Dirk Pitt said...


Major Tom said...

Hi Marvin...I don't know if I was just being to out-dated about the court processes but the high cost of docket fees, as you mentioned, sounds scandfalous to me. I wonder if a an average guy could suit for millions of damages in cases like crminal negligence and yet he couldn't claim indigence. This makes the wheel of justice harder to proceed. I wonder why the high docket fees wasn't wasn't "certioraried" for being unconstitutional, where our constitution provides that the application of law should not only be speedy but also affordable to all. I can't see in my mind how cases can be "speedy" at all with this scandalous filing fees.

marvin said...

Hi Major Tom,

A case in point is a friend of mine who was scandalously mistaken for a swindler by a shop at SM Megamall and made to go thorugh the embarassment of being picked by three policemen and held by SM guards for three hours in public. The SM shop soon realized they had the wrong man and apologized. Now, my friend is contemplating on filing a case for damages, but he learned of the filing fees, and decided to think it over. I want to ask Hilario Davide now, sir what options can you give my friend?

"Certioraried"? Sadly, the Supreme Court cannot certiorari itself.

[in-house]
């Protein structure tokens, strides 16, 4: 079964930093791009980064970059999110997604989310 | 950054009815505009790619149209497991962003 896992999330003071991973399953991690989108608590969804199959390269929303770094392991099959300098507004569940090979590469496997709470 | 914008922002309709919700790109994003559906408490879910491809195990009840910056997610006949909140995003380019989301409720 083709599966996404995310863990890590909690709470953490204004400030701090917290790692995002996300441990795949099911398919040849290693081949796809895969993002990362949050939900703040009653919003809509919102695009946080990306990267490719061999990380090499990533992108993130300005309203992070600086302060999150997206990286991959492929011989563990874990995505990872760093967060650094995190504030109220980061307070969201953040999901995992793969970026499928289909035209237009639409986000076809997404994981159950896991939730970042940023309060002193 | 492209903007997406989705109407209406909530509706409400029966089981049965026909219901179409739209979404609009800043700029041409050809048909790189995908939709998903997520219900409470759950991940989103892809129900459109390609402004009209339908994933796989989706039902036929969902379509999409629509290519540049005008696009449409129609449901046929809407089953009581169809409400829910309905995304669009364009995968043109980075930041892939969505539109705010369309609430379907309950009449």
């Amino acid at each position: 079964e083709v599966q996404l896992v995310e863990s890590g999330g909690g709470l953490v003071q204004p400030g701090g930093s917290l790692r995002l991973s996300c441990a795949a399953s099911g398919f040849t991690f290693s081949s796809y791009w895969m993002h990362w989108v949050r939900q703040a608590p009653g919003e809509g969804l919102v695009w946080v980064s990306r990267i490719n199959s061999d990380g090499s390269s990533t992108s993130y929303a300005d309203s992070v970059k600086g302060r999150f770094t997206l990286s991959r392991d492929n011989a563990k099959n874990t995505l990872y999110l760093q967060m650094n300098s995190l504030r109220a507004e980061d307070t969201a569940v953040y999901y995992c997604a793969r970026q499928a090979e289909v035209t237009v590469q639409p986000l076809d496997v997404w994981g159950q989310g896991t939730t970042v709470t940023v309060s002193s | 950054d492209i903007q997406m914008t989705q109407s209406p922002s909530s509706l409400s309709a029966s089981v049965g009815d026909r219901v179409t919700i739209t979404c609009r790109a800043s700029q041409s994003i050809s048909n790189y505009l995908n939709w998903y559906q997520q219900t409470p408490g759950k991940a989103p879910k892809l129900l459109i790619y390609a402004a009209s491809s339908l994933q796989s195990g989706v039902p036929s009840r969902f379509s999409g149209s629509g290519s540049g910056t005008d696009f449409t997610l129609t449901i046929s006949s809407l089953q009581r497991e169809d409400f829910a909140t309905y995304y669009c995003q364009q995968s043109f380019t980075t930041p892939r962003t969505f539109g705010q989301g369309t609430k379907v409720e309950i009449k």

Good day Major Tom!

Major Tom said...

Oh, I didn't realized there that it was the Supreme Court itself who had schemed the new higher docket rates. I just couldn't fathom the fact that they are supposed to be a state functionary that should make the processing of every case or the resolution of every grievances more efficient and snag-free. Sana this unideal situation could be remedied by the new SC Chief Justice, otherwise I would really worry about the law being too inaccessible to many Filipinos.

Happy Valentines to you Attorney..

Arbet said...

I suspect some of the docket fees went to the JDF.

Davide is not my idol. He fumbled in a lot of issues, and this is just one of them.

Senor Enrique said...

Hi Marvin,

Speaking of docket fees, a fellow balikbayan filed a real estate-related civil suit late last year here in Quezon City in which he seeks a million pesos in damages.

His attorney wasn't sure about the exact amount of the fees but figured it out to be P10,000. My friend issued him a check for the said amount. However, when my friend asked for a statement from the law firm a couple of months later, the docket fees only amounted to P933.00 as indicated by the photocopies of receipts, and etc.

Now here's our question: Isn't it only ethical that the law firm involved should have immediately issued a refund of his overpayment; not after he discovered and asked for it?

Thanks Marv!


Senor Enrique said...

Correction: P9330.00, not 933.00.

marvin said...

Senor Enrique,

Normally, if a client's engagement is over, law firms should liquidate all deposits of clients. But in the case of your friend, they were just starting with the case. So it is understandable that the excess in filing fees were kept by the lawyers until they were asked to liquidate. The reason for this is that there are many incidental expenses in the course of any legal engagement, and most of the time the lawyers would find themselves advancing for the client's expenses. That's why client deposits for out of pocket expenses are not liquidated unless asked or unless the engagement is through.

Edwin Lacierda said...


Excellent suggestion! I could not agree with you more.